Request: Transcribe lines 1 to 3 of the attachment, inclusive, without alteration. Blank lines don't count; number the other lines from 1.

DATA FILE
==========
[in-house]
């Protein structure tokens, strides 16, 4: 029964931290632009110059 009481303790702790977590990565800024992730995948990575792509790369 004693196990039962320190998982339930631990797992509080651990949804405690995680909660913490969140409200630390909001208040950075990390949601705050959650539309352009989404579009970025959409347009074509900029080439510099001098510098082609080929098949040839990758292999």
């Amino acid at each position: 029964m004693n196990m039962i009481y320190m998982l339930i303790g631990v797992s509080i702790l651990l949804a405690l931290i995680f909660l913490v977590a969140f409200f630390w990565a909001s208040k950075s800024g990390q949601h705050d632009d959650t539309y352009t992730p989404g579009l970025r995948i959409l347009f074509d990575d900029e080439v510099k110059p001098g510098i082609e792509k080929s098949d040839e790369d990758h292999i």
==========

[in-house]
């Protein structure tokens, strides 16, 4: 029964931290632009110059 009481303790702790977590990565800024992730995948990575792509790369 004693196990039962320190998982339930631990797992509080651990949804405690995680909660913490969140409200630390909001208040950075990390949601705050959650539309352009989404579009970025959409347009074509900029080439510099001098510098082609080929098949040839990758292999």
């Amino acid at each position: 029964m004693n196990m039962i009481y320190m998982l339930i303790g631990v797992s509080i702790l651990l949804a405690l931290i995680f909660l913490v977590a969140f409200f630390w990565a909001s208040k950075s800024g990390q949601h705050d632009d959650t539309y352009t992730p989404g579009l970025r995948i959409l347009f074509d990575d900029e080439v510099k110059p001098g510098i082609e792509k080929s098949d040839e790369d990758h292999i």